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Judge Denies Wind-Cable Lawsuit

Thu, 04/21/2022 - 10:33
Work on Beach Lane in Wainscott, on the wind cable's route to a Long Island Power Authority substation in East Hampton
Durell Godfrey

A lawsuit seeking to stop the installation of an underground electric cable serving the South Fork Wind Farm was rejected by a federal judge last week.

The wind farm cable is to make landfall at Beach Lane in Wainscott and follow a subterranean path to a Long Island Power Authority substation in East Hampton. Work has begun along the route.

The plaintiffs in the suit filed in United States District Court last month, Pamela Mahoney, Michael Mahoney, Lisa Solomon, and Mitch Solomon, cited the potential of that work to spread perfluorinated chemicals, known as PFAS, that had been detected in nearby groundwater. The lawsuit named the Department of the Interior, the federal Bureau of Ocean Energy Management, and the United States Army and the federal Army Corps of Engineers as defendants. The Bureau of Ocean Energy Management is part of the Department of the Interior. Approval of each of the agencies was required for the wind farm’s construction.

The defendants, the plaintiffs contended, “did not reasonably analyze the last piece of the puzzle — how to run the high-voltage export cable from the offshore facility to the local power grid. Instead, the agencies approved a route that will . . . trench through areas known to be contaminated” by PFAS. That trenching, they said, “will likely spread the PFAS contamination to other properties” including the plaintiffs’ properties “and will likely contaminate private and public drinking water wells in and around East Hampton.”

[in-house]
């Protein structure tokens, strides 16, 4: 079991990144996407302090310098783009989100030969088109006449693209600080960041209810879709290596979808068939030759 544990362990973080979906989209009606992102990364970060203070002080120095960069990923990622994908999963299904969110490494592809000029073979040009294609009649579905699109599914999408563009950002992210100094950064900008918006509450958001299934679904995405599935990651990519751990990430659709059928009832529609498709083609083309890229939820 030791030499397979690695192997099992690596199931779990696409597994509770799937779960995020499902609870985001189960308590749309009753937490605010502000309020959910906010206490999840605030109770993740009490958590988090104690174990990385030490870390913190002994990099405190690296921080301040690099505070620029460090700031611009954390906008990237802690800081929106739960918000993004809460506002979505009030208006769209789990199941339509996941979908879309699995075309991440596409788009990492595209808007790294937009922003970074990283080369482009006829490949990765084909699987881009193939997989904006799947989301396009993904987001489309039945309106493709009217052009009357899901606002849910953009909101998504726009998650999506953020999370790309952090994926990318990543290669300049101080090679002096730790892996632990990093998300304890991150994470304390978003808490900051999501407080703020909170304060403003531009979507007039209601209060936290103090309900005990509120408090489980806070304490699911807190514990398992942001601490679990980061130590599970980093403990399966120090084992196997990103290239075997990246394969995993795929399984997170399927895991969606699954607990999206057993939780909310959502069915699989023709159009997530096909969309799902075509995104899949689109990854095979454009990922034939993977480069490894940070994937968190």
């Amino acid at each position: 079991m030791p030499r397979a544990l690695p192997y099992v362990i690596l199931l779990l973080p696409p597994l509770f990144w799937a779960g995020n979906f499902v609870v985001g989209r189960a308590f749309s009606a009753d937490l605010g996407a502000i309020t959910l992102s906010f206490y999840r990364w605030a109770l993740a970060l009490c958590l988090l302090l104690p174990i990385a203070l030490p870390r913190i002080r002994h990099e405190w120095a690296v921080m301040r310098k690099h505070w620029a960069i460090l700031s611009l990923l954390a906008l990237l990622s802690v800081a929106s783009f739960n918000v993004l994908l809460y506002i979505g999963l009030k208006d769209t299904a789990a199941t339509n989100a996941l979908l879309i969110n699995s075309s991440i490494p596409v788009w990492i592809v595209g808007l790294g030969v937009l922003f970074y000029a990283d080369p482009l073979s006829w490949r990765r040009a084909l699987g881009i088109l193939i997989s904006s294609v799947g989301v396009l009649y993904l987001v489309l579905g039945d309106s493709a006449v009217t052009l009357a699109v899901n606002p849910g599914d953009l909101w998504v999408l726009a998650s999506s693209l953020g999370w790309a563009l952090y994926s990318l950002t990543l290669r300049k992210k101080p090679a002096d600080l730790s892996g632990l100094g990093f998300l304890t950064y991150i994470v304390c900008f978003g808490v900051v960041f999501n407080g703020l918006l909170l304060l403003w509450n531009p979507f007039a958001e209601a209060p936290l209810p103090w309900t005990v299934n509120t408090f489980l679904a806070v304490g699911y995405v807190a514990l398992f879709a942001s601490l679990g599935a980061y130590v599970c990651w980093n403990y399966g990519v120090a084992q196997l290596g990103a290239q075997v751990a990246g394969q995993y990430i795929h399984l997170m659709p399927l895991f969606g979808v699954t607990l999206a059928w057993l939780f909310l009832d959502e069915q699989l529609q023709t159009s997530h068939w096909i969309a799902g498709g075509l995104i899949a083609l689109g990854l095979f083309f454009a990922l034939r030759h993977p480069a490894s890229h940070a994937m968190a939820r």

The website Law360 reported last week that Judge Frederic Block of the United States District Court for the Eastern District of New York said that the plaintiffs “failed to show that they were likely to suffer irreparable harm when workers dig trenches for underground cables that will connect to the offshore wind project.”

Law360 said that Judge Block noted that federal environmental reviews had taken concerns about PFAS contamination into account, and that the plaintiffs should have raised their concerns during the public review process. They did not demonstrate that irreparable harm was likely, he said.

The Hicks Thomas firm of Houston is representing the plaintiffs in what is one of multiple efforts by some Wainscott residents to thwart placement of the wind farm’s onshore components in Wainscott. Previous efforts included an unsuccessful attempt to force a vote to form an incorporated village in a portion of the hamlet.

John Thomas, a Hicks Thomas attorney representing the plaintiffs, said in an email that “the health and safety of our clients and their neighbors has been our top priority in seeking injunctive relief. While the judge denied this preliminary relief, we will continue to monitor PFAS levels in and around the construction and will take appropriate action as facts develop.”

“We will seek disclosure of the PFAS levels in any groundwater encountered during construction as part of our next steps,” Mr. Thomas added.

Known as “forever chemicals,” PFAS can be toxic to humans and wildlife. Those detected in groundwater in Wainscott, believed to have originated in firefighting foam stored and used at East Hampton Airport, have been shown to interfere with the hormonal system, the reproductive system and the development of the fetus, impact the immune system, reduce responses to vaccines in children, and promote certain cancers.

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